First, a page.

Last Sunday, May 6th, members of SWAM ( Saltwater Aquarium Society of Maine) came over to my house to see my reef tank. It was a very enjoyable to time for everyone. There were a few things that came up in discussion that I thought I would here pass on to our readers.
The first thing that I did that surprised the SWAM folks was the way I feed my fish – I don’t feed my corals. I feed usually once a day. I turn off the main circulation pumps, so that food doesn’t go over the center overflow box and wind up in the sump, instead of the stomachs of my fish. They were especially surprised at the quantity of flake food that I feed. With 8 surgeonfish and 2 triggers – a Huma and Clown – flakes moving all over the reef tank helps to prevent inter and intra specific aggression. I have for a long time exclusively used the brand OSI marine flakes. It is the one type that is especially, in my experience, the one that the Achilles surgeonfish go after. I’ve even had butterflyfish eat this brand. My guess, and it is only a guess, is that its unusually strong smell triggers a feeding response in some of the more difficult to feed fish.
Note, there is in this issue an article, by Mark Evans about fish’s sense of smell.
As you can see from both photographs, taken within minutes of one another, what my fish feeding looks like. The snow storm of OSI flakes disappears within minutes of introduction. It’s important to realize that my system holds 700-gallons of water and between the ETS downdraft skimmer and my ASM model 6 skimmer I skim about 4,000-gallon/hour. I have no doubt that there are other ways of feeding, but this is the way that works for me.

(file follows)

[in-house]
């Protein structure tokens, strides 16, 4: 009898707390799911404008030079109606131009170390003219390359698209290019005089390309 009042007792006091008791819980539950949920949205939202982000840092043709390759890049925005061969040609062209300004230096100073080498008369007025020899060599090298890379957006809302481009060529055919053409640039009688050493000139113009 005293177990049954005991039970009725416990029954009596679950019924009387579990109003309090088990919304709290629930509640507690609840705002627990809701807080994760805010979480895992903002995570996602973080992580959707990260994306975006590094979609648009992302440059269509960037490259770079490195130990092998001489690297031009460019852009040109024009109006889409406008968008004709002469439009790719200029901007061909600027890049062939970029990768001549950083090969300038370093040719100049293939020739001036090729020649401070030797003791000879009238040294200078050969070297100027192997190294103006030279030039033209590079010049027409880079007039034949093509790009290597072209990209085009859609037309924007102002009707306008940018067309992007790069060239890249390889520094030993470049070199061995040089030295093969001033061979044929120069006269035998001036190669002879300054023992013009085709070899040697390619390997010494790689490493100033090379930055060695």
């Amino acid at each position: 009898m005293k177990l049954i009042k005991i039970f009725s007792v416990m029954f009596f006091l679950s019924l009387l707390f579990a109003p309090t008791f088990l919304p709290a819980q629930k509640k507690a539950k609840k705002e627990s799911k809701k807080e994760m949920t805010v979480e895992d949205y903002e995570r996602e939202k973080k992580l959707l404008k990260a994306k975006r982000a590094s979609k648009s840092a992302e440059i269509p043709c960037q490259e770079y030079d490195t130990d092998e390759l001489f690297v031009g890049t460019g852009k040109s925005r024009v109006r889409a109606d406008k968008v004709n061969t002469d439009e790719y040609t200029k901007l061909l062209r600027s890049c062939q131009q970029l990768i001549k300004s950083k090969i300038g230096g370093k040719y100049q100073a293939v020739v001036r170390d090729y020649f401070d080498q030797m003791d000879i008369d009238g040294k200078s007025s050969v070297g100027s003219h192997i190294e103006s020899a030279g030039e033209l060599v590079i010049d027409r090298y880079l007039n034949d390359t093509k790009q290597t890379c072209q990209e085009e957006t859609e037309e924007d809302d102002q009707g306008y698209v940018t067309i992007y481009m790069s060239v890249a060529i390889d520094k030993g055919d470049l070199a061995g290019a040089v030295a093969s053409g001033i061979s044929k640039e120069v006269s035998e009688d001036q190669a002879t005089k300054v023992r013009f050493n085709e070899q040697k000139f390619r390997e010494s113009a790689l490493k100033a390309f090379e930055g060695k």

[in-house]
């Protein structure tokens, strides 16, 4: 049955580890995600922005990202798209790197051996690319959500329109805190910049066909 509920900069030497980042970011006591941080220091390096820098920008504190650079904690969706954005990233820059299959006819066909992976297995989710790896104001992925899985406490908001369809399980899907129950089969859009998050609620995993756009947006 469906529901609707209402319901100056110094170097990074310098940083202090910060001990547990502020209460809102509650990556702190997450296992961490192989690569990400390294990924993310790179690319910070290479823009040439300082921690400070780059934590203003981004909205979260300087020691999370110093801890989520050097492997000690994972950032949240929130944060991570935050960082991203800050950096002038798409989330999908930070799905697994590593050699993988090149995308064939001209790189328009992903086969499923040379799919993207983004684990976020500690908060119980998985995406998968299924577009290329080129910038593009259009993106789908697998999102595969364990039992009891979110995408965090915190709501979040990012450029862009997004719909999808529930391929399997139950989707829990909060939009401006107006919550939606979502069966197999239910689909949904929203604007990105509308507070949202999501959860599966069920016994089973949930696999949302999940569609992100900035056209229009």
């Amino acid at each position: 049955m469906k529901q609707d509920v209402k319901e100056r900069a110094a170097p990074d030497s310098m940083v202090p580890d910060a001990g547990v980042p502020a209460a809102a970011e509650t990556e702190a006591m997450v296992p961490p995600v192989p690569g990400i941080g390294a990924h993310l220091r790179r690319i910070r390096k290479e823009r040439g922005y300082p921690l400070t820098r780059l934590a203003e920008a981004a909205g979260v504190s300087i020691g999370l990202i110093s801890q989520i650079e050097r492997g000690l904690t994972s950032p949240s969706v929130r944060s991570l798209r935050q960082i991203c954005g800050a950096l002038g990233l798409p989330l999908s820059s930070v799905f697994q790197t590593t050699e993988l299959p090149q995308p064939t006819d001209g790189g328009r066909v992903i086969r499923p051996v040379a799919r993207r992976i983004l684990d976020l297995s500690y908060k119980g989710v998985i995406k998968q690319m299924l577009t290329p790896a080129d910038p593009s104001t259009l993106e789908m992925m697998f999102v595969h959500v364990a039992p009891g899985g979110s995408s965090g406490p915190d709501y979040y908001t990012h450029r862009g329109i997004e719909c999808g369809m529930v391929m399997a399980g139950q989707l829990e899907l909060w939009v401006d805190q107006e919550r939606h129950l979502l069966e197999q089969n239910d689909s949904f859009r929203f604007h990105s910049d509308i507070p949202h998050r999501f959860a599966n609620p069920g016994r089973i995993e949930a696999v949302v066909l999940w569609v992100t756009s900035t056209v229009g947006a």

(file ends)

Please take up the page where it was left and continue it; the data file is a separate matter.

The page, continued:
The other topic frequently discussed was the lengths I go to prevent Murphy (Murphy’s Law) from destroying my man made reef. This topic I’ll go into in some detail next month. Let me say now that there appears to an endless list of things that can go wrong in systems so dependent on electrical power. Potential electrical and plumbing problems have caused too many systems that I know of to crash. Reef keepers need to be able to anticipate problems before they occur, but anticipation comes from experience, but we will discuss that next month.